Throughout the two short stories, “The Knight’s Tale” and “The Wife of Bath,” author Geoffery Chaucer introduces a prominent theme of love to the readers. Although the word love connects to both of these stories, Chaucer portrays love in two entirely different ways. By showing the theme of love in multiple demeanors, Chaucer is allowing readers to be able to relate to his main argument in many different ways. In the ‘Knight’s Tale,” love is shown through nobility and passion; whereas, in the “The Wife of Bath,” love is granted through the gift of trust and inner beauty. The modified theme of love within each story exemplifies how love can take on many different forms that are unique to the individuals involved in the special connection.
The poem, “Pity Me Not,” by Edna St. Vincent Millay has a theme of heartbreak. The woman the author is writing about replays in her mind how things used to be compared to how they are now. The woman realizes things will never be like they once were and she is ready to accept that. She is heartbroken over that fact that her husband no longer loves her anymore but instead of asking for sympathy, she says do not pity me. In the beginning of the poem written by Millay, she talks about the changes between the woman's past and present, “pity me not for beauties passed away/from field and thicket as the year goes by” (Lines 3-4).
In fact, the first two lines of part two of this poem read as follows: “The love of the body of man or woman balks account, the body itself balks account, That of the male is perfect, and that of the female is perfect.” (1-2) However, Whitman then continues to describe the perfection of man in great detail, in such a way that evokes a sense of longing, just like the gaze of the speaker lingers as he watches this man pass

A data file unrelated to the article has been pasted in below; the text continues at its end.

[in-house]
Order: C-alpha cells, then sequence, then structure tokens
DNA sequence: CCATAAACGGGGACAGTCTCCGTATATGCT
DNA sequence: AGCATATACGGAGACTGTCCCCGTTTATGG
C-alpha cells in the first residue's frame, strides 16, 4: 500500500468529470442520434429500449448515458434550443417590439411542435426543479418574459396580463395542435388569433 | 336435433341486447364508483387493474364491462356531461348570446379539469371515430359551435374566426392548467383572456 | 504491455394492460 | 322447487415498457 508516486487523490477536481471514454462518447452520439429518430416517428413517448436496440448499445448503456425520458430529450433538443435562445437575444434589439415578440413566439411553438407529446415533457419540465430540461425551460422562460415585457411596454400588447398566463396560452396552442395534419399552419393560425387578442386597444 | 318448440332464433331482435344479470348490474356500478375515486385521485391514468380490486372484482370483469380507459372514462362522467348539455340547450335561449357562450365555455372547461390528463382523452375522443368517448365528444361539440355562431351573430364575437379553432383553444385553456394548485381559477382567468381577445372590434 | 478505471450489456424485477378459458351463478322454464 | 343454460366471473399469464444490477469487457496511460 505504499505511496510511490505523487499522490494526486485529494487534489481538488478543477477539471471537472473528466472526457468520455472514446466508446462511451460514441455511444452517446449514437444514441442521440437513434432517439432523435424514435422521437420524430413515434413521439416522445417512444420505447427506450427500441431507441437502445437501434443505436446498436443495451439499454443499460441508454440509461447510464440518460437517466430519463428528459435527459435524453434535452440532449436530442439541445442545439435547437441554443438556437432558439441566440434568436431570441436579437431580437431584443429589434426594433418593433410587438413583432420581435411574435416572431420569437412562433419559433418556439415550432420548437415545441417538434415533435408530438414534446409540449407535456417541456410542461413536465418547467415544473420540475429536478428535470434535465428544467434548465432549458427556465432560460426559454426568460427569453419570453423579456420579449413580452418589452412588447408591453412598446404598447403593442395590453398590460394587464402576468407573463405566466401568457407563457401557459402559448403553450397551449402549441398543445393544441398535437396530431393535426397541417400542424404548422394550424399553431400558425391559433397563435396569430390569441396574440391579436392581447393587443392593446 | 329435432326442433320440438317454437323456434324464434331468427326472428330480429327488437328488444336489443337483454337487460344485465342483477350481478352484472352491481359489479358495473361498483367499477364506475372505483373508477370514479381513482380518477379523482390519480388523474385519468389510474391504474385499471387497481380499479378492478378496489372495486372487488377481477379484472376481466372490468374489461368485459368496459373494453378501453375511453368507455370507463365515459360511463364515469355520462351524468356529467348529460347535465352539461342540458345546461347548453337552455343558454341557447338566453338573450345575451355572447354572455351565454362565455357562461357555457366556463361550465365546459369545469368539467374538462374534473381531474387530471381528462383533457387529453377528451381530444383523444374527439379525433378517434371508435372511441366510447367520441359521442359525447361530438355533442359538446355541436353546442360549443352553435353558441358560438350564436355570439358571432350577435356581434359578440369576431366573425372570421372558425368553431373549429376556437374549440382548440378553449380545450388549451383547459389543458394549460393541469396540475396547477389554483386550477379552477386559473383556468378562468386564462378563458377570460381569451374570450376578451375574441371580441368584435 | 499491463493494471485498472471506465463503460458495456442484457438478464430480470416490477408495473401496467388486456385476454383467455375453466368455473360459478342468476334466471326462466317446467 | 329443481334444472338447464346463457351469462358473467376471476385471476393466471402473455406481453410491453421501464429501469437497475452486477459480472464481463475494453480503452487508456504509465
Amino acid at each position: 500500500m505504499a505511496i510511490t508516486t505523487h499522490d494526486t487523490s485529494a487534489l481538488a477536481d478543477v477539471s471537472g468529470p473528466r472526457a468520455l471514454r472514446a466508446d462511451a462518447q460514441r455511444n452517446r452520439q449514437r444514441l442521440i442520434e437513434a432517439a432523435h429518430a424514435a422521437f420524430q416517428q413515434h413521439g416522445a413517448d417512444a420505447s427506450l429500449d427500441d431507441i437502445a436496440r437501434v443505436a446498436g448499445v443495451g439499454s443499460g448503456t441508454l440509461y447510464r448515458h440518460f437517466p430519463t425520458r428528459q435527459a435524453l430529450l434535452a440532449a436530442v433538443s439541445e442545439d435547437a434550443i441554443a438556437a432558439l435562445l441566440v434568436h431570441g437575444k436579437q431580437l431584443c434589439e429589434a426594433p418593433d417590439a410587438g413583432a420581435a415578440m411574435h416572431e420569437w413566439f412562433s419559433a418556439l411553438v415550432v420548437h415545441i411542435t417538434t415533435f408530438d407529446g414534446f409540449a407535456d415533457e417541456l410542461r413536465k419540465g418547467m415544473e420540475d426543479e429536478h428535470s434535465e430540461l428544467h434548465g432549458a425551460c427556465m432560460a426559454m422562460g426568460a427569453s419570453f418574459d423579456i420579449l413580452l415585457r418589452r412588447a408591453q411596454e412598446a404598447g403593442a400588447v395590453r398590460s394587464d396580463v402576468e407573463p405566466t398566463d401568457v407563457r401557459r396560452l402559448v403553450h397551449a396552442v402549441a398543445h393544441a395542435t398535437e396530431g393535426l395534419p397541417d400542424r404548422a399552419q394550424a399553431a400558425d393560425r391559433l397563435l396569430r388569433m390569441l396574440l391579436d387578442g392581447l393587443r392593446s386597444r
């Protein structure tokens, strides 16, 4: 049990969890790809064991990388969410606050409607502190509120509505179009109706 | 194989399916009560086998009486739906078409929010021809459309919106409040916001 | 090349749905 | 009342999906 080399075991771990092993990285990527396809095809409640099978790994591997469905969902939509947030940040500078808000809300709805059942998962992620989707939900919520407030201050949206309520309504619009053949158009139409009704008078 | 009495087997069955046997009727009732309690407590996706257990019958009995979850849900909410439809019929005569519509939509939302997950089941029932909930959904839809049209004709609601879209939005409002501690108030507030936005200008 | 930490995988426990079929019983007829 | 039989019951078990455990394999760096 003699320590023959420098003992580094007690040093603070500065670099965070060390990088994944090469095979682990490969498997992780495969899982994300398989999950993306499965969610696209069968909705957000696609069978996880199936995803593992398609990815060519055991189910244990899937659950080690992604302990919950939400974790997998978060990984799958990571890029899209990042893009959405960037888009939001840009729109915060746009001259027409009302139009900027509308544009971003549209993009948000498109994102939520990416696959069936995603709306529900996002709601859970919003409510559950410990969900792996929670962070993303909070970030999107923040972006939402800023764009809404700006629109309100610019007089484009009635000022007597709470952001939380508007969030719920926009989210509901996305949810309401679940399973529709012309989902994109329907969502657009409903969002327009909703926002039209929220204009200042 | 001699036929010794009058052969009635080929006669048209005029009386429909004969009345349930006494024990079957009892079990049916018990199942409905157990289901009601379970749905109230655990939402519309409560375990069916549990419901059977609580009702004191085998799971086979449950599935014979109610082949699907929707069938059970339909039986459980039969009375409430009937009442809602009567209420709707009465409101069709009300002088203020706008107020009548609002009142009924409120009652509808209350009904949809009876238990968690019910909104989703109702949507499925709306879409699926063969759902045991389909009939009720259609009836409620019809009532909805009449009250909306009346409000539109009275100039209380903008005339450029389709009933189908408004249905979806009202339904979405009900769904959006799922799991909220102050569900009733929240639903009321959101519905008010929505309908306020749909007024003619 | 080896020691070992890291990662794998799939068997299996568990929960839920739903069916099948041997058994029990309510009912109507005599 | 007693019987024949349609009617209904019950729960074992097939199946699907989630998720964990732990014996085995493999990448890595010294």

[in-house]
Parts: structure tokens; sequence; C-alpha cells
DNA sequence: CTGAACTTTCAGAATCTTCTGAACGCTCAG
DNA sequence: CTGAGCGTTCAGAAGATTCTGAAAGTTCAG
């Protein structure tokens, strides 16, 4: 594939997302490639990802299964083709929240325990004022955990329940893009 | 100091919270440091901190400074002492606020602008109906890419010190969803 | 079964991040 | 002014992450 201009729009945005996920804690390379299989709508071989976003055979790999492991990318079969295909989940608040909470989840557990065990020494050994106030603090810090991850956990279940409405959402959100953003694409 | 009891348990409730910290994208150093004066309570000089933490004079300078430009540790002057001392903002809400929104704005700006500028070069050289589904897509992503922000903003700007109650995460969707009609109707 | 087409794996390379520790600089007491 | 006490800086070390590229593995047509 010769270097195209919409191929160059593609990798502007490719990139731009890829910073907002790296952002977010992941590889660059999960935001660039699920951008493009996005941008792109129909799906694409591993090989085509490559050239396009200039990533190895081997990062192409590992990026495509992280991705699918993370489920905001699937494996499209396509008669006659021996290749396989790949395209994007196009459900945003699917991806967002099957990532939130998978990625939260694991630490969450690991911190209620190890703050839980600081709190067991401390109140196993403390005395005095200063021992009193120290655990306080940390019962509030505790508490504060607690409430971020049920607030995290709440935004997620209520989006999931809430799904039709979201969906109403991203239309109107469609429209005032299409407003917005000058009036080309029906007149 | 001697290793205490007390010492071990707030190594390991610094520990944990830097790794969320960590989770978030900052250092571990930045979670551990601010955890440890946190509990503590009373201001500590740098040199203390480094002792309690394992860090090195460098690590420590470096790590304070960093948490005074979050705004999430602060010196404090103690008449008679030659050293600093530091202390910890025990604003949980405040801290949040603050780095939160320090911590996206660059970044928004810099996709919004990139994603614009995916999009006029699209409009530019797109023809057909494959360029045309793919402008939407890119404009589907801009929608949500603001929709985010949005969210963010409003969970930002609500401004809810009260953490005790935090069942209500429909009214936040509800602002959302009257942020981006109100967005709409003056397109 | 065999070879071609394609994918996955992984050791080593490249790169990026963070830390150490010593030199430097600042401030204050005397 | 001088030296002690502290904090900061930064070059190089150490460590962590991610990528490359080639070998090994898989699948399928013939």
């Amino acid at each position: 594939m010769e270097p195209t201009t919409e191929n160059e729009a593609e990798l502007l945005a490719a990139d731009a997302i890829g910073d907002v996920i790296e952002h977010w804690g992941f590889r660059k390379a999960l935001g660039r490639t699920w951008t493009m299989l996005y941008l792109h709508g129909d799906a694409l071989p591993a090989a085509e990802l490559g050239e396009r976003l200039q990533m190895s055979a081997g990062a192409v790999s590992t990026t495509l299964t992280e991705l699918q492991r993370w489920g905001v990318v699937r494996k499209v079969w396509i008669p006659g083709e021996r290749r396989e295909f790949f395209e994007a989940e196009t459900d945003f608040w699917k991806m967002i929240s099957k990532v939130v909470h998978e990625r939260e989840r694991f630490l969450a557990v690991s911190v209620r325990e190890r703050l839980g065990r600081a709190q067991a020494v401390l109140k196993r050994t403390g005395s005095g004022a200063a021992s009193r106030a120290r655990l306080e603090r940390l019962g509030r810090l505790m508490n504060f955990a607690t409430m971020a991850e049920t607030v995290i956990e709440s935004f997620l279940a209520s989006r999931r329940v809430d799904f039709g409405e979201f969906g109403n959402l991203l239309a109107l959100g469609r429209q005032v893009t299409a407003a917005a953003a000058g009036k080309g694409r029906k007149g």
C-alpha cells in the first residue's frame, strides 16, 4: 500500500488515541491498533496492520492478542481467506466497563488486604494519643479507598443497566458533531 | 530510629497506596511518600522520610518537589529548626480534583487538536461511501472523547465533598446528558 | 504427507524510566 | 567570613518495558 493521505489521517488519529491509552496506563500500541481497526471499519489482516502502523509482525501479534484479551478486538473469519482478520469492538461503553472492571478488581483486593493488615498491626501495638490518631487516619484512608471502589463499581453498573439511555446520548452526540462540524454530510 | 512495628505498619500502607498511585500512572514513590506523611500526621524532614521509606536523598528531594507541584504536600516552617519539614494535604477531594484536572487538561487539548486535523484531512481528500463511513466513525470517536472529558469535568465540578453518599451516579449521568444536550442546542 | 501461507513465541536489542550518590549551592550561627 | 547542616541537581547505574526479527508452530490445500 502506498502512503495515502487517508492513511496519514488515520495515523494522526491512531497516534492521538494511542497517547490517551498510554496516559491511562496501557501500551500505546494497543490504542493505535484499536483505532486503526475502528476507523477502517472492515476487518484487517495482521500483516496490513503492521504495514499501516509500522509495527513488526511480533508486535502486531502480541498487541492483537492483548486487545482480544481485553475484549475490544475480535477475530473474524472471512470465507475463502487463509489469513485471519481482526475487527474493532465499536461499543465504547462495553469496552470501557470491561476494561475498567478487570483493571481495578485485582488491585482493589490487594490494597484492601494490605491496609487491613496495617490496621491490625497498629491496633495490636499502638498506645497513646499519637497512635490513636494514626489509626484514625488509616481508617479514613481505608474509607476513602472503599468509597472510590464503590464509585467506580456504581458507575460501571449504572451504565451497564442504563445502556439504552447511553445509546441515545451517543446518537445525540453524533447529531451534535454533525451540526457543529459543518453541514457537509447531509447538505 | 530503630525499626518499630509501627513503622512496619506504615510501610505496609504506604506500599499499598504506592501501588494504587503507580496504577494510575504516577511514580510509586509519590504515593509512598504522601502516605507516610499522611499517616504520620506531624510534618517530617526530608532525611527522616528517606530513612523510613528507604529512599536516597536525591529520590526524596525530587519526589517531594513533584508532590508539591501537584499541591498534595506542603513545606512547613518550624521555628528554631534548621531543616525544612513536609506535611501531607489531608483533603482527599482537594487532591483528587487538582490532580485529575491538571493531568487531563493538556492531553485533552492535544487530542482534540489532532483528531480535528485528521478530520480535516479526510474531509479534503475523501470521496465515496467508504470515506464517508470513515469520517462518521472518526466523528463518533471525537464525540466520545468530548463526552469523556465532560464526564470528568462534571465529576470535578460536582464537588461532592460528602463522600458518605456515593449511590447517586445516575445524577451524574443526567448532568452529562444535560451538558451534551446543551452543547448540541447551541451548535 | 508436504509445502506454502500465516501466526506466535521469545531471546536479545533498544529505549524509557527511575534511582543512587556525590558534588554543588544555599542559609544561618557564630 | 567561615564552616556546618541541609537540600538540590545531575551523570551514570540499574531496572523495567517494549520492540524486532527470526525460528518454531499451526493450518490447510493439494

In the lines; “Then to love and be loved” (6), “But we loved with a love that was more than love--” (9), and “With a love that the wings seraphs of heaven” (11) he repeats forms of the word love to portray the narrator’s and his beloved’s passionate love they once shared. In every stanza Poe repeats “kingdom by the sea”(2,8, 14, 20, 31). He does this to emphasize the memories and time he and his love spent there together. The most repeated phrase throughout the poem is “Annabel Lee”(4, 10, 16,
Humans have always questioned the meaning of love. Every individual has a unique understanding of this word, be it chemicals released in our brains or the predestined string of fate, and each of these six poems – all written in different forms – explores a different type of love. Rossetti”s Remember and Browning”s My Last Duchess both include a controlling male figure, whereas A Mother in a Refugee Camp by Achebe and Sonnet 116 by Shakespeare are based on the idea of “true love”. Lastly, La Belle Dame Sans Merci by Keats and “Do Not Go Gentle into That Good Night” by Thomas revolve around the separation of lovers. This essay will examine the diverse ways in which love has been presented in six poems from the chosen anthology.